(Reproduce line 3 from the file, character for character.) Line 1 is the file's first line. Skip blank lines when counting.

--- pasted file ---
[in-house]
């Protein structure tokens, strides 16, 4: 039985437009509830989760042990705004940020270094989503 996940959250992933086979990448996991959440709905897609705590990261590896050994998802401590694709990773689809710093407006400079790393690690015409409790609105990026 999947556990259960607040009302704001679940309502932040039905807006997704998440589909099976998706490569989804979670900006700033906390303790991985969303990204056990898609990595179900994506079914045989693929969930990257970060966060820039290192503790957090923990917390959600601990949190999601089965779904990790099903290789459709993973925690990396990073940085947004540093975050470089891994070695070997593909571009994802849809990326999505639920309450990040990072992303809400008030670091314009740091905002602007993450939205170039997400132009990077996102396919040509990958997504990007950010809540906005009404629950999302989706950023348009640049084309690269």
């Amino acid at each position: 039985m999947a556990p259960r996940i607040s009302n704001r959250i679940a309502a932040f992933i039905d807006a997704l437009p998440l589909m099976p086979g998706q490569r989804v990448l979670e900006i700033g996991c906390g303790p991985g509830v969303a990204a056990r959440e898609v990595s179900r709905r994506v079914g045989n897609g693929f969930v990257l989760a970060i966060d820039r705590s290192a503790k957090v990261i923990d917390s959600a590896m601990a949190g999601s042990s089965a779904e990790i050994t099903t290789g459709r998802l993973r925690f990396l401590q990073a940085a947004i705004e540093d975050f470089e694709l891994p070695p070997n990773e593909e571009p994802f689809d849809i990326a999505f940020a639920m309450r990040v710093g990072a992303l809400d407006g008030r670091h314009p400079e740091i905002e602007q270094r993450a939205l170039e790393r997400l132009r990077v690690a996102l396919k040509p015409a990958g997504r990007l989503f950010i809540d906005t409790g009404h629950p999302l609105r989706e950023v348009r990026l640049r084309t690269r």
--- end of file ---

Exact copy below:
């Amino acid at each position: 039985m999947a556990p259960r996940i607040s009302n704001r959250i679940a309502a932040f992933i039905d807006a997704l437009p998440l589909m099976p086979g998706q490569r989804v990448l979670e900006i700033g996991c906390g303790p991985g509830v969303a990204a056990r959440e898609v990595s179900r709905r994506v079914g045989n897609g693929f969930v990257l989760a970060i966060d820039r705590s290192a503790k957090v990261i923990d917390s959600a590896m601990a949190g999601s042990s089965a779904e990790i050994t099903t290789g459709r998802l993973r925690f990396l401590q990073a940085a947004i705004e540093d975050f470089e694709l891994p070695p070997n990773e593909e571009p994802f689809d849809i990326a999505f940020a639920m309450r990040v710093g990072a992303l809400d407006g008030r670091h314009p400079e740091i905002e602007q270094r993450a939205l170039e790393r997400l132009r990077v690690a996102l396919k040509p015409a990958g997504r990007l989503f950010i809540d906005t409790g009404h629950p999302l609105r989706e950023v348009r990026l640049r084309t690269r």